Legendary Singer Aretha Franklin Dead At 76

Aretha Franklin

The Queen of Soul has left us.

At the age of 76, legendary soul/R&B singer Aretha Franklin passed away early Thursday due to advanced pancreatic cancer.

Earning an astonishing 20 Grammy Awards, the Detroit-based Franklin indelibly shared her singular vocal style and power with an adoring audience with hit songs like “Respect,” “Chain of Fools,” “Think” and “Spanish Harlem.”

An LGBTQ ally, she became one of the earliest A-list divas to sing at a same-sex wedding back in 2011.

Kevin Phinney wrote for Metrosource, “For any gay, lesbian or marginalized person of any stripe, ‘Respect’ was much more than a sturdy slice of soul that could crowd a dance floor: It was an act of defiance, a declaration of pride, and a promise to the world and the person in the mirror to never settle for second-class treatment ever again.”

Franklin’s last performance was at Elton John’s annual AIDS Foundation gala in November 2017.

More from The Hollywood Reporter:

Aretha Franklin, the sensational songbird whose voice was sweeter than honey to millions, making her an inspirational American icon and one of the most admired vocalists of all time, died on Thursday at her home in Detroit after battling advanced pancreatic cancer, her publicist confirmed to the Associated Press. She was 76.

Born in Memphis, Tennessee, but raised in the Motor City, Franklin was firmly rooted in gospel but also excelled in the worlds of jazz, R&B and pop. She collected 20 Grammys — including a lifetime achievement award — covering a span of four decades; was the first woman enshrined into the Rock and Roll Hall of Fame (in 1987); and, befitting a queen, was named No. 1 on Rolling Stone’s list of the 100 Greatest Singers of All Time.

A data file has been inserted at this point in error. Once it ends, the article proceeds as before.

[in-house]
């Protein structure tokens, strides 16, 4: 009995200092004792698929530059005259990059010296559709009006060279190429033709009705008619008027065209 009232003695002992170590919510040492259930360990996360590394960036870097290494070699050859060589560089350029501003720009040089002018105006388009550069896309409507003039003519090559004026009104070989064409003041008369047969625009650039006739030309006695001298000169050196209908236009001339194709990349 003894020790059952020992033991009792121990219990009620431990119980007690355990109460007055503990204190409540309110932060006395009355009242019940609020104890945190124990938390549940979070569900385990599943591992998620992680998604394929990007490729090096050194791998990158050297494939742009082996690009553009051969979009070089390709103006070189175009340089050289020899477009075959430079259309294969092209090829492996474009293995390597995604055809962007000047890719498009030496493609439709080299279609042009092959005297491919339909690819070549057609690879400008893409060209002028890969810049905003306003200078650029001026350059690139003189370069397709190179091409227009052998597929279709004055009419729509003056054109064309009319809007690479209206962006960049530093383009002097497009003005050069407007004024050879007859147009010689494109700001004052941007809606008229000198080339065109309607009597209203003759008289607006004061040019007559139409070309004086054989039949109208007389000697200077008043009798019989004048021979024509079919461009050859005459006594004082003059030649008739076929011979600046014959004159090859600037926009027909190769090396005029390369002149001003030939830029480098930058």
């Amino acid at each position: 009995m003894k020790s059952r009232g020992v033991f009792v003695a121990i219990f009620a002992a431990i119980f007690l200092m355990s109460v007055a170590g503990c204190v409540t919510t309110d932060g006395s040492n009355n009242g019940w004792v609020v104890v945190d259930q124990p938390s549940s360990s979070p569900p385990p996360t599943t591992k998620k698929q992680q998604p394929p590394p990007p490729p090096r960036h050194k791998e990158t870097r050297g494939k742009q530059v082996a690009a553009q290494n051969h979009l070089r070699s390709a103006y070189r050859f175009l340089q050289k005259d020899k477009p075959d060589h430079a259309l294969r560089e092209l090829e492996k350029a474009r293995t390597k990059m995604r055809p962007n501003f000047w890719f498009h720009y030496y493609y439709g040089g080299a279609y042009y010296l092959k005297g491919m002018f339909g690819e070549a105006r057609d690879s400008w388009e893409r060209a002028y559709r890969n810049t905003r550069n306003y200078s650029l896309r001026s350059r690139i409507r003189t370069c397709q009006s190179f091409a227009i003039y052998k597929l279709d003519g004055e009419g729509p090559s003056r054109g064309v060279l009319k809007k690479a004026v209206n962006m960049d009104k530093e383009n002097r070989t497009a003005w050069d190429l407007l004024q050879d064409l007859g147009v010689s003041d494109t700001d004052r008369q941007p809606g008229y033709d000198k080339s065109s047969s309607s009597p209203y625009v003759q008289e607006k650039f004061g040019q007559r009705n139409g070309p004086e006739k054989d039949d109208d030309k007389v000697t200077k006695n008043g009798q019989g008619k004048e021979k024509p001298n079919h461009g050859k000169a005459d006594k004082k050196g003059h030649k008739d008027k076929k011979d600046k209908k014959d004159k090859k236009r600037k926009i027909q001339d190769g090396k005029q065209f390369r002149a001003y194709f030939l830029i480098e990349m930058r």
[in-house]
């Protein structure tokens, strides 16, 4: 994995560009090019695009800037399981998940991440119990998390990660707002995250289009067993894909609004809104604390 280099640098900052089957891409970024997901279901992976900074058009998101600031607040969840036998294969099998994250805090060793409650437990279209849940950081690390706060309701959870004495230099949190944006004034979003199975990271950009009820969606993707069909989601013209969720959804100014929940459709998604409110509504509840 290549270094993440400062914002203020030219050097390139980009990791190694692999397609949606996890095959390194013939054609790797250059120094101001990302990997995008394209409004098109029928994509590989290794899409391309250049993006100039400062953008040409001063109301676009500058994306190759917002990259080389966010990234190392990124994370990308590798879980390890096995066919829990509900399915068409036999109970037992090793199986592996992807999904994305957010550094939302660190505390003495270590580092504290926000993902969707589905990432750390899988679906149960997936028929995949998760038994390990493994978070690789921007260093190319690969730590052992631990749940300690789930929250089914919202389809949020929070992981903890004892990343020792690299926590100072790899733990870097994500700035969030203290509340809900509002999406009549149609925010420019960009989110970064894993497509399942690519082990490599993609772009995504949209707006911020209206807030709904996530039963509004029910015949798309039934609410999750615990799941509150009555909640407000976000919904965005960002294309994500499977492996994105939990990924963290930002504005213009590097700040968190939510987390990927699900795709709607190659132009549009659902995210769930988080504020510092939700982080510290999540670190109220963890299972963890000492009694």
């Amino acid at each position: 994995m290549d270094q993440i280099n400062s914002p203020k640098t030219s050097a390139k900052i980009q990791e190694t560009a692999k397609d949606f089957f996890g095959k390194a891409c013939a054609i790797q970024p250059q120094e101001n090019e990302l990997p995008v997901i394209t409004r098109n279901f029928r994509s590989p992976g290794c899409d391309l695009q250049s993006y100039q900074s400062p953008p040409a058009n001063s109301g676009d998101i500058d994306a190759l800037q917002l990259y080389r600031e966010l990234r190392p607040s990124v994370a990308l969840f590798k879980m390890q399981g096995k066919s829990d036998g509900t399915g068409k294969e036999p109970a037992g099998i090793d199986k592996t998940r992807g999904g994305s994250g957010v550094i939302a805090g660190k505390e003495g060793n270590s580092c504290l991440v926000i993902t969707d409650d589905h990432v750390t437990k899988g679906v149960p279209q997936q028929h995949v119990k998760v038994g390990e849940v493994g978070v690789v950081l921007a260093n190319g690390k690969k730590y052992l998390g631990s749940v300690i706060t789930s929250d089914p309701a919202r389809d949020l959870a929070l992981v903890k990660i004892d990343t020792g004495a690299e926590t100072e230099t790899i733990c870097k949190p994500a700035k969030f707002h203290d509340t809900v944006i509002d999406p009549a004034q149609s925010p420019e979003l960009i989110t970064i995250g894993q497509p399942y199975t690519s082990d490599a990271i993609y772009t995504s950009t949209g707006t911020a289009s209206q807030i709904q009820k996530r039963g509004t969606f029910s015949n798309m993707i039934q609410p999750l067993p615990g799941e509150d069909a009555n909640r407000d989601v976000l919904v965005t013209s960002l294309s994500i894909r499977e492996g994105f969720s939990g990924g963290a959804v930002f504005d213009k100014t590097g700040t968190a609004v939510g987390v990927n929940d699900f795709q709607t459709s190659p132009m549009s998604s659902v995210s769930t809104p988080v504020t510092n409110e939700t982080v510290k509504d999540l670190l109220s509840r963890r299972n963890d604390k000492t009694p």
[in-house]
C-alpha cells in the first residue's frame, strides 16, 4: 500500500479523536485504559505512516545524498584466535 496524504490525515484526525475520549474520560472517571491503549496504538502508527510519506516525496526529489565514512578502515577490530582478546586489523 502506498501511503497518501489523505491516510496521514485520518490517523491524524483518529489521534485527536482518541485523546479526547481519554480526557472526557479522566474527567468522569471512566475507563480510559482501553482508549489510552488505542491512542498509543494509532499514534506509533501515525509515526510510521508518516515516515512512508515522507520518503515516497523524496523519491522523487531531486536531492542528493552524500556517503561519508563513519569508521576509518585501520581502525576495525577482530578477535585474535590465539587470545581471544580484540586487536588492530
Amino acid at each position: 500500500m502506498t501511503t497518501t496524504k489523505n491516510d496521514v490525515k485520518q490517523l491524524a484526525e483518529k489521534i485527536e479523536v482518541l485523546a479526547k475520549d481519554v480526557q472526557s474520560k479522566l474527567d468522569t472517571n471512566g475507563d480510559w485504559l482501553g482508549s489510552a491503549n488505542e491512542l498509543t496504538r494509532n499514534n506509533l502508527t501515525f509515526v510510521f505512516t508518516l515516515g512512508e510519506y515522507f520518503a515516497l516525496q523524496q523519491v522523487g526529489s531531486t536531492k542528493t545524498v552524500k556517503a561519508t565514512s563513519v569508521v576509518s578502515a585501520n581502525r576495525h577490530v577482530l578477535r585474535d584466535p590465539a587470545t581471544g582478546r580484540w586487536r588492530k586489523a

She sold more than 75 million records worldwide, according to one estimate, and had 10 Top Ten hits in a roughly 18-month stretch beginning in early 1967. A tireless road warrior, Franklin also sold millions of concert tickets, almost always arriving to shows in her custom bus (she had a fear of flying).

Franklin’s signature song, the 1967 smash “Respect” for her first album for Atlantic Records, became a battle cry for the feminist and civil rights movements. Recorded two years earlier by Otis Redding from a man’s point of view, her righteous reworking pushed “Groovin’ ” by The Young Rascals from the No. 1 spot on the Billboard Hot 100.

It’s worth noting that in 1987, Franklin was the first woman to be inducted into the Rock & Roll Hall of Fame. And deservedly so.

Let’s celebrate just a few of my Aretha favorites throughout the years.

RIP Aretha Franklin.